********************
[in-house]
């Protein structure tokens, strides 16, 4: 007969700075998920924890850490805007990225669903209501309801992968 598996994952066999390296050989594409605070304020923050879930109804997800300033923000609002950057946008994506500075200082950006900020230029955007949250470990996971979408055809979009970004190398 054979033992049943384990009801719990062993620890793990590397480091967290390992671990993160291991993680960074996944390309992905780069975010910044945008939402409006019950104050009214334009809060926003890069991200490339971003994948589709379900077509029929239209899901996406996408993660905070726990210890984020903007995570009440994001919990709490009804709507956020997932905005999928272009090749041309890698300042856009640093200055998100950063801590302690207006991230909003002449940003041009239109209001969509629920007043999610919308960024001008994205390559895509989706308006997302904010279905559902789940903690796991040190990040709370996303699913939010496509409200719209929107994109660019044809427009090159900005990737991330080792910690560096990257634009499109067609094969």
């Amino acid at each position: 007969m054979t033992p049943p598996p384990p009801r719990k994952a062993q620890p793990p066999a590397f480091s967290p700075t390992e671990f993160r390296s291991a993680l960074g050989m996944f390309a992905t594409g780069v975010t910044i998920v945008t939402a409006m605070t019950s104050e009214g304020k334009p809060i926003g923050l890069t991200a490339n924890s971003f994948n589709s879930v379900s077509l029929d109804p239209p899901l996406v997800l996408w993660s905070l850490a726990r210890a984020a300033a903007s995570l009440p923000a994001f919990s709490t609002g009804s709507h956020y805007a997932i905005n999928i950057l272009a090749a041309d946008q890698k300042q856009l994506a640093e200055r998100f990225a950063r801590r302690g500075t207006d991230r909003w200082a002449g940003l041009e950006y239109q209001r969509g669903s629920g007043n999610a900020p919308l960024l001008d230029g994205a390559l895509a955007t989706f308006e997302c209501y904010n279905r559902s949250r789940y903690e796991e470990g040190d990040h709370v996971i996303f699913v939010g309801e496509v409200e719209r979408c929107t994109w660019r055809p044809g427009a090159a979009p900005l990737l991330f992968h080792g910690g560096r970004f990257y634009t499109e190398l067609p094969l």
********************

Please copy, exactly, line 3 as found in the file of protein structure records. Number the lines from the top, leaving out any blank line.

């Amino acid at each position: 007969m054979t033992p049943p598996p384990p009801r719990k994952a062993q620890p793990p066999a590397f480091s967290p700075t390992e671990f993160r390296s291991a993680l960074g050989m996944f390309a992905t594409g780069v975010t910044i998920v945008t939402a409006m605070t019950s104050e009214g304020k334009p809060i926003g923050l890069t991200a490339n924890s971003f994948n589709s879930v379900s077509l029929d109804p239209p899901l996406v997800l996408w993660s905070l850490a726990r210890a984020a300033a903007s995570l009440p923000a994001f919990s709490t609002g009804s709507h956020y805007a997932i905005n999928i950057l272009a090749a041309d946008q890698k300042q856009l994506a640093e200055r998100f990225a950063r801590r302690g500075t207006d991230r909003w200082a002449g940003l041009e950006y239109q209001r969509g669903s629920g007043n999610a900020p919308l960024l001008d230029g994205a390559l895509a955007t989706f308006e997302c209501y904010n279905r559902s949250r789940y903690e796991e470990g040190d990040h709370v996971i996303f699913v939010g309801e496509v409200e719209r979408c929107t994109w660019r055809p044809g427009a090159a979009p900005l990737l991330f992968h080792g910690g560096r970004f990257y634009t499109e190398l067609p094969l």